After Cillian O’Connor brought a ray of hope with a great goal, Cooper responded with an equally splendid rasper . . . the ball having spilled between Hennelly and Tom Cunniffe who had a good first half, but found Cooper more than a handful after the break.
At the other end the outstanding Moran, who gave Marc Ó Sé a lesson, saw his effort rebound off an upright, and Donal Vaughan, wonderfully successful at centre-back, had a point with a possible goal chance.
Plaudits, too, to Keith Higgins and Trevor Mortimer for eventually forcing the Kerry selectors to replace Darran O’Sullivan and Donnchadh Walsh; to Richie Feeney for good basic defending; to Alan Dillon for his customary commitment, if not quite realising his customary effectiveness, and to Enda Varley and Cillian O’Connor for impressive semi-final debuts.
The team lost some of its shape in the final minutes. But it lost none of its adventure. All credit to James Horan, then, and his backroom men for transforming a season that had taken on such a bleak outlook early on. In muscle and adaptation he has brought a new dimension to Mayo football.

DOWN MEMORY LANE
LANGAN’S LATE GOALSAVED the day IN ’51


WE can’t leave Mayo’s defeat of Kerry in the 1951 All-Ireland semi-final without a word about how the replay was won.
Eamonn Mongey, it will be recalled, singled out Tom Langan for his vision in scoring the goal in injury time that led to the draw with the Munster champions.
Langan’s inventiveness was equally evident in the replay. Here is what corner forward Dr Joe Gilvarry had to say about this football virtuoso:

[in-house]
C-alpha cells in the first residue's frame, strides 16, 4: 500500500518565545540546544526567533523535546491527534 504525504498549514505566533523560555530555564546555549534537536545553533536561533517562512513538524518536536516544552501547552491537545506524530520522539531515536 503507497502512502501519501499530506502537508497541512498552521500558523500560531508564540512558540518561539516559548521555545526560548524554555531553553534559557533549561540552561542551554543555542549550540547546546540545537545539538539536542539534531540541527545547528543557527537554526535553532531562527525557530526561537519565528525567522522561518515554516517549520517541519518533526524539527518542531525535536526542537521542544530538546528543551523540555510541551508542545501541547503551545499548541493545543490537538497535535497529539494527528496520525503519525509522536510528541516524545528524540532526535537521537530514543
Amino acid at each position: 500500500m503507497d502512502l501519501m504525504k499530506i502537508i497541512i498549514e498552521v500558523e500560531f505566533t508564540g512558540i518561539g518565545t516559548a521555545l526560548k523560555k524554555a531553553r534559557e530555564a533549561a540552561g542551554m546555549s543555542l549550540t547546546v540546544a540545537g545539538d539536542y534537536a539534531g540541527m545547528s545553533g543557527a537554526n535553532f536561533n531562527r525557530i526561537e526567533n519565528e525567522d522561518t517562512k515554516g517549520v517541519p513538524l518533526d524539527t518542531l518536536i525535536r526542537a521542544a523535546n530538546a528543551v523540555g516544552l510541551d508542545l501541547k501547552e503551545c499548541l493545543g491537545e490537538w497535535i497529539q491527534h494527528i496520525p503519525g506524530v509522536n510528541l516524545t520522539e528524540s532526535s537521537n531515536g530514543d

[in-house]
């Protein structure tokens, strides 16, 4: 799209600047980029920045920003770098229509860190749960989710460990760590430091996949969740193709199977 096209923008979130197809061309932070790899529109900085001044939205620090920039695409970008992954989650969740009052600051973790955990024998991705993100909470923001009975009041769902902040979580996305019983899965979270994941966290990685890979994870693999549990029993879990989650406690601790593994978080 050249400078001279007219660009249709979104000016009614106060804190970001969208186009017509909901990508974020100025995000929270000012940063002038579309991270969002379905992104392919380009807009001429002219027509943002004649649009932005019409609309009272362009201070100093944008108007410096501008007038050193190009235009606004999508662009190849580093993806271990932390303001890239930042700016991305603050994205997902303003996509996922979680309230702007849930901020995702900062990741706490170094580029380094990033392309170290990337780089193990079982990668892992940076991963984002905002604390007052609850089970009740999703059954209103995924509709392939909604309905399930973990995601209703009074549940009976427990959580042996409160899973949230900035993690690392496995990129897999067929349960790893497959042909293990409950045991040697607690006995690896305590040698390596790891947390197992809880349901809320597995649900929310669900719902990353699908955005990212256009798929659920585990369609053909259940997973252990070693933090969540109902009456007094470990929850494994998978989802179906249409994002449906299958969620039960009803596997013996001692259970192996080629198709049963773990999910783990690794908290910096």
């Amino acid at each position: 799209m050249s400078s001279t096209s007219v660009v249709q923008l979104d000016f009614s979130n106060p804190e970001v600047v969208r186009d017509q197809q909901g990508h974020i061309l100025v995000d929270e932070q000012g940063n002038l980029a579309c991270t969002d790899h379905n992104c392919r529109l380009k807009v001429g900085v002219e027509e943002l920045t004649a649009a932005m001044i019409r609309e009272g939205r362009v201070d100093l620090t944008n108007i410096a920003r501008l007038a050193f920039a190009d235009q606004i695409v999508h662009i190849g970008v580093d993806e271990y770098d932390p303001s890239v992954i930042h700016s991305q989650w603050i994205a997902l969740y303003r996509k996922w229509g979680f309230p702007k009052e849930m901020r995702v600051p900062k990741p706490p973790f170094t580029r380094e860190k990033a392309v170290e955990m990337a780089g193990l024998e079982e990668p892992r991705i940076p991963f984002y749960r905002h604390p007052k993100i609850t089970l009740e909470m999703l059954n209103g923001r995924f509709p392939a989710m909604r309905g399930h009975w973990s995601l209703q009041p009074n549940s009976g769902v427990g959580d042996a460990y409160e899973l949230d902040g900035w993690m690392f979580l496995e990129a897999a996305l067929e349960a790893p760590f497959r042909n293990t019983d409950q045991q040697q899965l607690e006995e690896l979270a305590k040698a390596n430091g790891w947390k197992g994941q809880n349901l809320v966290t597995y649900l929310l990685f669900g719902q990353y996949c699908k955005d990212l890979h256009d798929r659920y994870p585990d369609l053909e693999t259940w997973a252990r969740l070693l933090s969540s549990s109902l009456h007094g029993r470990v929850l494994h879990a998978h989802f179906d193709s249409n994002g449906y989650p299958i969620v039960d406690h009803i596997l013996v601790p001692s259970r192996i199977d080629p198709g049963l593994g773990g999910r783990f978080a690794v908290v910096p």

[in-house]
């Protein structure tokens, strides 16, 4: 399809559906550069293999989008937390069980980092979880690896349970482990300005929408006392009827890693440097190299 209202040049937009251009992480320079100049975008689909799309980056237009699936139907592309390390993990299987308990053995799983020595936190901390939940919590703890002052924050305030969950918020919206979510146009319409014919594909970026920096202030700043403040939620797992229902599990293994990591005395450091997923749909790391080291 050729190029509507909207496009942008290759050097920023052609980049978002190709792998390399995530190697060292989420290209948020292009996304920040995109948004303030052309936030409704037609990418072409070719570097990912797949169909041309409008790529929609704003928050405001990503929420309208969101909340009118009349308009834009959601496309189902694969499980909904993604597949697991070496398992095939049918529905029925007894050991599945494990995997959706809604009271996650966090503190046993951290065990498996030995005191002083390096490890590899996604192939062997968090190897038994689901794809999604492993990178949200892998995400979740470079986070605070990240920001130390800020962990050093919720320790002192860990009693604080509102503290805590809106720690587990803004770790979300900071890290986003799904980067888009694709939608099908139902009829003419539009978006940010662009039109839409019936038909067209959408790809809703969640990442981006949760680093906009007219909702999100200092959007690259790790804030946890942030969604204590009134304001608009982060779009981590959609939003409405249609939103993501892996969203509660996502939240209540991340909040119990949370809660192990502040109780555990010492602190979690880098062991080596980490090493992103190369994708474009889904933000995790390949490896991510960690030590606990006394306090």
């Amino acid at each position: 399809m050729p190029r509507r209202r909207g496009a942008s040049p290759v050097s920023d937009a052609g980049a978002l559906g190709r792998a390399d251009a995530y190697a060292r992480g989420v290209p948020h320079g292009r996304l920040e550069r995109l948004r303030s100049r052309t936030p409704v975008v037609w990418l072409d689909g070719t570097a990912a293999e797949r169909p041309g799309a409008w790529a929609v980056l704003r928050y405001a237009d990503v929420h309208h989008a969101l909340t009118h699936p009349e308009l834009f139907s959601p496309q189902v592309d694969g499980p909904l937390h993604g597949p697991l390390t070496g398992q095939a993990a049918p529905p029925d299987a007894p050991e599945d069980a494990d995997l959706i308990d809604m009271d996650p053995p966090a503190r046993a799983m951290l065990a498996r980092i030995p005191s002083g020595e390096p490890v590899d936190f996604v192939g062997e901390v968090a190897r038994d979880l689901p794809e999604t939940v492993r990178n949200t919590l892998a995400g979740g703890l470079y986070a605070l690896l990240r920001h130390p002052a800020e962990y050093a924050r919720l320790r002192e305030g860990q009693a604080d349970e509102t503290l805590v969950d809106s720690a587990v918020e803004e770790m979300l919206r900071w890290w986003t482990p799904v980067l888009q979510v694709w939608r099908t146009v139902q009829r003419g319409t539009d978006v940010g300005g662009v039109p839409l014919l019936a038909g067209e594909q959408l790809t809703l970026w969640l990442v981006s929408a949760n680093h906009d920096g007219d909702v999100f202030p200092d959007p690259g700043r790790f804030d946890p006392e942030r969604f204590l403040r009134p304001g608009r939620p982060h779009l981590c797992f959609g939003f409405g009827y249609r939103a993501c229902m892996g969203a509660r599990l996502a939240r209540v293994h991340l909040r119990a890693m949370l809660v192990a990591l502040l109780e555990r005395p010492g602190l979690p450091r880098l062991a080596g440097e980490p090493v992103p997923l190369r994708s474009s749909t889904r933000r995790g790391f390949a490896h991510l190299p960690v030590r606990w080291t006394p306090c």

“In the replayed semi-final against Kerry in 1951 the first ball that came in the three Kerry full-backs went for it. Langan came to me and to Mick Flanagan (the other corner forward), and told us not to jump for the ball when it came in. Instead, he would jump and punch it down.
“Twice he went for the ball in the second half, punched it down, and Mick Flanagan scored two goals from them. Langan had thought out how to beat the Kerry defence.
“When things were going well for a player he would say, ‘good man’. When things were not going so well, he would say to me, “Joko where are you playing?”
Opposing Langan in those matches was Paddy Bawn Brosnan, the legendary Kerry full-back. Writing about his tussles with the Mayo man, Brosnan had this to say:
“The All-Ireland football crown was askew and about to topple. Numbed by excitement, the Croke Park thousands had hardly a breath left to cheer. There wasn’t much breath left in the thirty men on the field either. And the seconds of broken time were ticking away.
“Mayo, All-Ireland champions, were four points down and about to bite the dust. We had only to hold fast and we had them. The Sam Maguire Cup was halfway to Tralee.
“The ball was kicked out from the Kerry goal ­ a short kick ­ and the half-backs and opposing forwards burst into action. Then, out of nowhere, a flying, lanky figure materialised inside all the defenders. And he had the ball.
“In agonising seconds that seemed eternity, he closed the gap between him and goal. Goalie Liam Fitzgerald charged out. But a flick of a fist put the ball over his head and into the net.
“Before the cheering died Mayo had sent over the equalising point and the champions’ day was saved.
“Although the heartbreak of the moment still comes back, I never think of Tom Langan without seeing again that lanky figure flying towards the Kerry goal. It was one of the greatest moments of a great sportsman and a great footballer.
“Tom was a heartbreak to a full-back, mainly because he never knew when he was beaten.
“Yes, he did it well. Tom was always working the head. If he couldn’t beat you one way he tried another. And he never tried the same thing twice.
“But I could not ask to meet a finer antagonist. As well as being a great footballer and a tough opponent, Tom Langan was always a true sportsman.”

Just a thought …
If Dublin dismantle Donegal’s clamming defensive methods next Sunday we could be set for a new chapter of Kerry-Dublin confrontations, renewing memories of an old, intriguing rivalry.